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De Blasio Announces Major Plan To Expand Computer Science Education in NYC Public Schools

Male Elementary Pupil In Computer ClassMayor Bill de Blasio delivered a speech this morning on New York City education standards, calling for a greater emphasis on computer science programs in order to better prepare students for the growing tech-focused job market, regardless of students’ race, ethnicity, or financial standing.

The mayor’s speech was delivered to an invite-only audience of approximately 300 “top educators and community leaders,” according to the New York Daily News, but de Blasio’s office invited the general public to watch a live broadcast of the speech and participate in the conversation on social media sites, using the hashtag #EducateNYC.

The New York Times and Business Insider reported that the mayor called for all public schools in New York City to offer computer science classes to all students within the next few years. The city intends to invest at least $81 million in the project over the next decade, and is hoping to bring in the majority of this money through private donations.

Although many private schools in New York City already provide computer science classes, de Blasio stated that the city’s public schools are lacking.

According to the New York Times, less than 10% of the city’s schools provide computer science learning opportunities, and only about 1% of students actually receive this education.

The most obvious roadblock is the lack of equipment, especially in a big city such as New York where many neighborhoods are highly concentrated with families living below the poverty line.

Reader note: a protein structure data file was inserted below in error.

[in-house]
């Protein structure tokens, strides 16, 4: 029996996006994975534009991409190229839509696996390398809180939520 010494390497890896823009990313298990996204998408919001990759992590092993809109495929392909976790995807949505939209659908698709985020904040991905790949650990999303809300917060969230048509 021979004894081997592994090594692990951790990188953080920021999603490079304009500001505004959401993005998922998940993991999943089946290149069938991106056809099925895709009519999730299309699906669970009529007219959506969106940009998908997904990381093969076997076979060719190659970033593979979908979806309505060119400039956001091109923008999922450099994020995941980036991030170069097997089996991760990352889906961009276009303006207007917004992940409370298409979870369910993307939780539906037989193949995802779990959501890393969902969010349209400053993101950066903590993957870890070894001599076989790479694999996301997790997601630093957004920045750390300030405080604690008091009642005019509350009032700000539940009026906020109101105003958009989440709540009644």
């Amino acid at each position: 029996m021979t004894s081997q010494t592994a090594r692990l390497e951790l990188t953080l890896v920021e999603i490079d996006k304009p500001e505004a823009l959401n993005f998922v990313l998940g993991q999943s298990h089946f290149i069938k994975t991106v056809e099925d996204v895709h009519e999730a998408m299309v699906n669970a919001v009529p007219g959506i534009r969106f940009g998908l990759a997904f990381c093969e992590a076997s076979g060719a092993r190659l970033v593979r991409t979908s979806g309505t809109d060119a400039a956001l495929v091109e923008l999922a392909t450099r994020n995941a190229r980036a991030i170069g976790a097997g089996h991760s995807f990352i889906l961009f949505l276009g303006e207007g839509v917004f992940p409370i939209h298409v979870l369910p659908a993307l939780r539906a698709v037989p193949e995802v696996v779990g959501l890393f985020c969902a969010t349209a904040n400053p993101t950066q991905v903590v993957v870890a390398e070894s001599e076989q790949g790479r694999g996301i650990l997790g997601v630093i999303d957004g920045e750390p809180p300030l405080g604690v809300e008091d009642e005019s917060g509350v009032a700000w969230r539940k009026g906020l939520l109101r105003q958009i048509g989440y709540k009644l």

But perhaps the bigger problem, which doesn’t have such an easy solution, is the lack of educators who are capable of teaching computer sciences. Not only is there a lack of teacher certification programs — these don’t even exist at the moment in NYS for computer science education, unlike other subjects — but there are very few, if any, students coming out of college with a background in both computer science and education.

This ultimately leads to education programs which are lacking computer science lessons, which is a worrying trend considering that nearly every industry today has already begun implementing advanced IT programs and investing in IT departments. With the number of smartphone users growing by approximately 42% each year, there is a constant stream of businesses seeking to adapt to mobile networks; in New York City alone, the technology sector grew by 57% between 2007 and 2014, creating a huge demand for young workers.

Mayor de Blasio stated that his plan will require a lot of work and a lot of money — the city may have to hire as many as 5,000 new teachers — but he hopes that this plan will level the playing field for low-income students, primarily black and Hispanic students, and also for girls who wish to enter the male-dominated IT sector.